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Presentation on theme: "RECOGNISING NOMINALISATIONS"— Presentation transcript:

Supervisors: Dr. Alex Lascarides Dr. Mirella Lapata (Andrew) Yuk On KONG University of Edinburgh

2 DEFINITION “Nominalisation refers to the process of forming a noun from some other word-class. (e.g. red+ness) or (in classical transformational grammar especially) the derivation of a noun phrase from an underlying clause (e.g. Her answering of the letter….from She answered the letter). The term is also used in the classification of relative clauses (e.g. What concerns me is her attitude)…….” (Crystal 1997)

3 Nominalisations (1st definition) from verbs only are considered here, e.g. "statement" from "state".
Problem: WORD--noun? from a verb or not? Nominalsations derived from verbs are very productive in English and are usually created by means of suffixation (i.e., suffixes that form nouns are attached to verb bases).

4 EXCLUSIONS Nominals, e.g. the poor, the wounded
Nominalisation NOT From Verb, e.g. redness -ing form, e.g. the making of the movie Antidisestablish-ment-arian-ism

5 REGULAR? Nominalise nominalisation Interpret interpretation
Interrupt interruption Associate association delete deletion break breakage leak leakage

6 Confine confinement Refine refinement (but define definition) submit submission admit admission (but also admittance) remit remission; remittance; remit

7 VERB=NOUN Debate Debate (not debation); debater Pay pay Love love
Boss boss Stand stand purchase purchase Lie lie (“tell a lie”) (cf lie down)

8 VERB=NOUN (except stress)
transfer transfer transport transport import import rebel rebel; (rebellion)

9 1 VERB, >1 NOUNS Collect collection; collector
Interpret interpretation; interpreter Cover cover; coverage Conduct conduction; conductor; Depend dependant/dependent; dependence; dependency

10 SEMANTICS Conduct conduction (conduct electricity/heat)
Conduct conduct (behave/organise)

-tion/-sion er/or Debate debater Talk talker Collect collector Conduct conductor

Choose choice Succeed success;succession;successor Decide decision Sell sale

mote?? Motion (noun; a very small piece of dust) Depart Departure; Department??? Apart apartment????

14 WHY BOTHER? The identification of nominalisations and their associated verbs (e.g. "statement" and "state"). important for a number of NLP tasks: machine translation information retrieval automatic learning of machine-readable dictionaries grammar induction

15 HOW ? nominalisation is a productive morphological phenomenon:
list all acceptable nominalised forms? New words?

16 techniques NOT focusing on nominalisations
build rules machine-learning approaches to induce morphological structures using large corpora knowledge-free induction of inflectional morphologies (Schone and Jurafsky 2001).

17 SCHONE AND JURAFSKY (2001) Schone and Jurafsky (2001) have performed work for acquiring cognates and morphological variants.  Induced semantics—Latent Semantic Analysis (LSA) Induced orthographic info Induced syntactic info Transitive information Affix frequencies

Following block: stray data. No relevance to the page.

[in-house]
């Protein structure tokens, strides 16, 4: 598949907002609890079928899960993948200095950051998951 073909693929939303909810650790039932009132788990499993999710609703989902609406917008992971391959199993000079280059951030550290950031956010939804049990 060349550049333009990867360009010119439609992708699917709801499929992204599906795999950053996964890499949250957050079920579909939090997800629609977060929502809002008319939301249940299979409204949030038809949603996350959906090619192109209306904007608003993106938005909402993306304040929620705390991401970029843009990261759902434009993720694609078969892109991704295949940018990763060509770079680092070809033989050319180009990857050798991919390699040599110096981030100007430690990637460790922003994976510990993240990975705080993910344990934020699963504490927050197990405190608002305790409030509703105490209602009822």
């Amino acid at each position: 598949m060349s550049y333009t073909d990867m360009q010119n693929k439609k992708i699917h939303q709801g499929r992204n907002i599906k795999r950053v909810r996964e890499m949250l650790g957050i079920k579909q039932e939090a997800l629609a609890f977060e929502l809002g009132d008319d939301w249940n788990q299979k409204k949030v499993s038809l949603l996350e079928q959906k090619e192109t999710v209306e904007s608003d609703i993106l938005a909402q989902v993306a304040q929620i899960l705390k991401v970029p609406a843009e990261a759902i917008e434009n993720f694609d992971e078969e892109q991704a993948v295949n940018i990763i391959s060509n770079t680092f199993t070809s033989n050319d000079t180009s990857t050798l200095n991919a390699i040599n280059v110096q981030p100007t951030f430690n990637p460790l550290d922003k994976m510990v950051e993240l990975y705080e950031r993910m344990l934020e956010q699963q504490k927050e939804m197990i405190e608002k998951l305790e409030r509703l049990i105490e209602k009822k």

18 GOAL OF THIS STUDY The principal goal of this project is to develop a system which can recognise nominalisations, together with the verbs from which they are derived.

19 EXPERIMENT 1 (baseline)
identify nouns using the tags in the corpus identify potential nominalisations from the list of nouns with a list of nominalisation suffixes find the corresponding potential verb for each by identifying the verb (from among verbs as tagged) that shares with it the greatest number of letters in sequence accept a pair of nominalisation and verb if the % letter matched > 50% and discard any other

20 EXPERIMENT 2 using decision tree to build a model
possible features include: -letter similarity between verbs and nouns -suffix frequency -verb frequency -verb semantics -subject of noun -subject of verb

21 EVALUATION experiments will be based on the BNC corpus.
The obtained nominalisations will be evaluated against the CELEX morphological lexicon and manually annotated data. Precision, recall and F-score

Over 100 million words Corpus of modern English Both spoken (10%) and written (90%) Each word is automatically tagged by the CLAWS stochastic POS tagger 65 different tags encoded using SGML to represent POS tags and a variety of other structural properties of texts (e.g. headings, paragraphs, lists, etc.)

23 <item> <s n=086> <w NN1-VVG>Shopping <w PRP>including <w NN1>collection <w PRF>of <w NN2>prescriptions </item> <s n=087> <w VVG>Daysitting <w CJC>and <w VVG>nightsitting

24 CELEX English, Dutch and German
Annotated by human using lemmata from two dictionaries of English 52,446 lemmata and 160,594 wordforms orthographic, phonological, morphological, syntactic and frequency information morphological structure, e.g. ((celebrate),(ion))

25 MILESTONES 6/2002 Experiment 1—baseline 7/2002 Experiment 2
8/2002 Write-up 9/2002 Finalise report


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